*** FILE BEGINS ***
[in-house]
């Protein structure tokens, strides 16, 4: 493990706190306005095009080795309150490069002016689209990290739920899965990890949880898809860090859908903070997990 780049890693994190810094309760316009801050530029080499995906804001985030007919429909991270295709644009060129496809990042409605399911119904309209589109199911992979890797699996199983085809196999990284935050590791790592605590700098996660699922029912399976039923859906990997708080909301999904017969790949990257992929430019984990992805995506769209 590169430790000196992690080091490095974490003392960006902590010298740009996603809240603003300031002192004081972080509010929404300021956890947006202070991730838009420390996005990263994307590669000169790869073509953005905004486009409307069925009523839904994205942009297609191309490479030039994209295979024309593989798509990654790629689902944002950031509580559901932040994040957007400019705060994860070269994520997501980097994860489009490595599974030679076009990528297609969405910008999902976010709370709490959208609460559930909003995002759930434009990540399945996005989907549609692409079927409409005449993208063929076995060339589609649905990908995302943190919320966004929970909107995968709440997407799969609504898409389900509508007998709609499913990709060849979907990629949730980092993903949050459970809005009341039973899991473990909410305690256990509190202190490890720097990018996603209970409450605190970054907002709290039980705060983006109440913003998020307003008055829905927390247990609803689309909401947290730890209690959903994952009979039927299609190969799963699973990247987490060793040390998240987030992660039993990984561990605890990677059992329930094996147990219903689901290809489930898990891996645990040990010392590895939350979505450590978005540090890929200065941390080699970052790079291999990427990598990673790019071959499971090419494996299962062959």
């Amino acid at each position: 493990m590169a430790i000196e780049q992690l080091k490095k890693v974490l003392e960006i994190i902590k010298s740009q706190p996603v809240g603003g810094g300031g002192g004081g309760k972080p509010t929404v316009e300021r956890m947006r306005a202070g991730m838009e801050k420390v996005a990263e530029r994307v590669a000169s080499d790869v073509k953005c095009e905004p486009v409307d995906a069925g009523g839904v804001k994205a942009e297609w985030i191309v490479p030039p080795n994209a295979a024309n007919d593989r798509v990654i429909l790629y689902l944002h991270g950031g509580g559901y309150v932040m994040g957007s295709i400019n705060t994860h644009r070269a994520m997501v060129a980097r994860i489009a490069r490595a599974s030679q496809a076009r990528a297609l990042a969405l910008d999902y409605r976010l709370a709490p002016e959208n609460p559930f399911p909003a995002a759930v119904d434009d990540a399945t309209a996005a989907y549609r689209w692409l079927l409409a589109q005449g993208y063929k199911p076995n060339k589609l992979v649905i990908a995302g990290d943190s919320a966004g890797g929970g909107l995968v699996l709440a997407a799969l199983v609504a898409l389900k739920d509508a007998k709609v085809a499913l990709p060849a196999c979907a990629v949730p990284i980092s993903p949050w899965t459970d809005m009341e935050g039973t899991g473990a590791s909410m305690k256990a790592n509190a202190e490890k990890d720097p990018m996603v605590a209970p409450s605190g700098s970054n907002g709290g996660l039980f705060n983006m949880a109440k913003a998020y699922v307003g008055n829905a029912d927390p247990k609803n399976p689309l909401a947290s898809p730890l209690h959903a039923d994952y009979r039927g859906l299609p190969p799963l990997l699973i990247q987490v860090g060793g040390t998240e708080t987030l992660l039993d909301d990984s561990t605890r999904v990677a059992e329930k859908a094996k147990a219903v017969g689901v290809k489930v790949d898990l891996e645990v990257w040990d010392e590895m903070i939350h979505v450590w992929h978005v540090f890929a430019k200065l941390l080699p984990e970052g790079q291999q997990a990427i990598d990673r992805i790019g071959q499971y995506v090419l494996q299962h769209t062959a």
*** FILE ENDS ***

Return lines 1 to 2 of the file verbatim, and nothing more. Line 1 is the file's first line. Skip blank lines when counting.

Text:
[in-house]
């Protein structure tokens, strides 16, 4: 493990706190306005095009080795309150490069002016689209990290739920899965990890949880898809860090859908903070997990 780049890693994190810094309760316009801050530029080499995906804001985030007919429909991270295709644009060129496809990042409605399911119904309209589109199911992979890797699996199983085809196999990284935050590791790592605590700098996660699922029912399976039923859906990997708080909301999904017969790949990257992929430019984990992805995506769209 590169430790000196992690080091490095974490003392960006902590010298740009996603809240603003300031002192004081972080509010929404300021956890947006202070991730838009420390996005990263994307590669000169790869073509953005905004486009409307069925009523839904994205942009297609191309490479030039994209295979024309593989798509990654790629689902944002950031509580559901932040994040957007400019705060994860070269994520997501980097994860489009490595599974030679076009990528297609969405910008999902976010709370709490959208609460559930909003995002759930434009990540399945996005989907549609692409079927409409005449993208063929076995060339589609649905990908995302943190919320966004929970909107995968709440997407799969609504898409389900509508007998709609499913990709060849979907990629949730980092993903949050459970809005009341039973899991473990909410305690256990509190202190490890720097990018996603209970409450605190970054907002709290039980705060983006109440913003998020307003008055829905927390247990609803689309909401947290730890209690959903994952009979039927299609190969799963699973990247987490060793040390998240987030992660039993990984561990605890990677059992329930094996147990219903689901290809489930898990891996645990040990010392590895939350979505450590978005540090890929200065941390080699970052790079291999990427990598990673790019071959499971090419494996299962062959």